Pakistan lags considerably behind other countries in achieving goals of universal access and quality education for all children. A significant part of the problem holding the education sector back is the low quality of government schools, which account for 60 percent of total school enrollments in the country. This sector has long been plagued by governance issues; including low teacher effort and motivation, non-compliance with basic quality practices, and a breakdown of accountability mechanisms. Innovations in government schools are few and far between, often top-down and not owned by the teachers and head-teachers.
Creating an autonomous, decentralized system for governing schools will be key to empowering school leaders – head teachers and education managers – to become agents of change and drive positive reforms. However, future reforms must be grounded in a deeper understanding of how school leaders operate within the public education bureaucracy.
This under-studied dimension of education policy in Pakistan is the focus of School Leadership, a project being undertaken by the Institute of Development and Economic Alternatives (IDEAS) with support from the British Council.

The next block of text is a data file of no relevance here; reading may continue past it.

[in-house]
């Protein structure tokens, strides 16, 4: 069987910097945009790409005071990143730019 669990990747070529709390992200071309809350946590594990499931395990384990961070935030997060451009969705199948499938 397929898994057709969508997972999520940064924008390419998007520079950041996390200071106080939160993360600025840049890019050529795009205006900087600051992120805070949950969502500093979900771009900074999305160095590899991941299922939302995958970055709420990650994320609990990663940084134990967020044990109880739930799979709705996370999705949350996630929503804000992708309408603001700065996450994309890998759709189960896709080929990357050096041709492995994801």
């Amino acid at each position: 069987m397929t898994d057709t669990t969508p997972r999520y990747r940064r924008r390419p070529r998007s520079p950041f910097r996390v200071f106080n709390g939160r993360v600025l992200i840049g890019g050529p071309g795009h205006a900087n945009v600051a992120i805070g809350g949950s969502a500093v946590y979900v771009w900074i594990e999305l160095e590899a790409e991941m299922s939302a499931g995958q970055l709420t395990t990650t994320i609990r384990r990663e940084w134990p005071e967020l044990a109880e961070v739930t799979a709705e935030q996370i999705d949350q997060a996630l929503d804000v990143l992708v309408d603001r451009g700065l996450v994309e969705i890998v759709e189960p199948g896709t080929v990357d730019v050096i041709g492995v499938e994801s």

The project combines survey and interview methods to understand the institutional environment school leaders operate in and how they perceive their own roles within that context. The study will compare school leaders at government primary schools to primary schools established by non-governmental organizations. This will provide empirically-informed models of school leadership and information to assess the difficulty of establishing autonomous, effective school governance.
Amal Aslam | Developing Pakistan | March 16, 2017